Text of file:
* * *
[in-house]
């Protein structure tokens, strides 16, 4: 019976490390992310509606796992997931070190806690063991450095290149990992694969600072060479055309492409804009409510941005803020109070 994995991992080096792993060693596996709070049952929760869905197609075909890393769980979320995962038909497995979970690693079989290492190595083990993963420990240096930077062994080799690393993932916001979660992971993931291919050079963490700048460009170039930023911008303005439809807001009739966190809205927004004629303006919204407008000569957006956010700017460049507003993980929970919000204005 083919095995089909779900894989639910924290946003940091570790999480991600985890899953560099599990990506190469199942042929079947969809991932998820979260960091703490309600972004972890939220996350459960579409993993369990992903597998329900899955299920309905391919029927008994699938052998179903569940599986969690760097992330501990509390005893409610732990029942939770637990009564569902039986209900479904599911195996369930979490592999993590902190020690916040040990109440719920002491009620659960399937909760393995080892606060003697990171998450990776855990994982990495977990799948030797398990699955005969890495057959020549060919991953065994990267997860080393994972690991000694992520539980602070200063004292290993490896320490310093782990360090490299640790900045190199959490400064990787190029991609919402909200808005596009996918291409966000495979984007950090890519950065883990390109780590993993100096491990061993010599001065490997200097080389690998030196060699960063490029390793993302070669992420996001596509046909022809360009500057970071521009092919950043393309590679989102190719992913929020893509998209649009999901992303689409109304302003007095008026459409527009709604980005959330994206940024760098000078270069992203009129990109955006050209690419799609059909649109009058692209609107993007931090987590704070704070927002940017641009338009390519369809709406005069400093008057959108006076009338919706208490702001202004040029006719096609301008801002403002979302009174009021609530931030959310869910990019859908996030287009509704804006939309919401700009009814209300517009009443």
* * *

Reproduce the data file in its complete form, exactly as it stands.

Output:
[in-house]
């Protein structure tokens, strides 16, 4: 019976490390992310509606796992997931070190806690063991450095290149990992694969600072060479055309492409804009409510941005803020109070 994995991992080096792993060693596996709070049952929760869905197609075909890393769980979320995962038909497995979970690693079989290492190595083990993963420990240096930077062994080799690393993932916001979660992971993931291919050079963490700048460009170039930023911008303005439809807001009739966190809205927004004629303006919204407008000569957006956010700017460049507003993980929970919000204005 083919095995089909779900894989639910924290946003940091570790999480991600985890899953560099599990990506190469199942042929079947969809991932998820979260960091703490309600972004972890939220996350459960579409993993369990992903597998329900899955299920309905391919029927008994699938052998179903569940599986969690760097992330501990509390005893409610732990029942939770637990009564569902039986209900479904599911195996369930979490592999993590902190020690916040040990109440719920002491009620659960399937909760393995080892606060003697990171998450990776855990994982990495977990799948030797398990699955005969890495057959020549060919991953065994990267997860080393994972690991000694992520539980602070200063004292290993490896320490310093782990360090490299640790900045190199959490400064990787190029991609919402909200808005596009996918291409966000495979984007950090890519950065883990390109780590993993100096491990061993010599001065490997200097080389690998030196060699960063490029390793993302070669992420996001596509046909022809360009500057970071521009092919950043393309590679989102190719992913929020893509998209649009999901992303689409109304302003007095008026459409527009709604980005959330994206940024760098000078270069992203009129990109955006050209690419799609059909649109009058692209609107993007931090987590704070704070927002940017641009338009390519369809709406005069400093008057959108006076009338919706208490702001202004040029006719096609301008801002403002979302009174009021609530931030959310869910990019859908996030287009509704804006939309919401700009009814209300517009009443």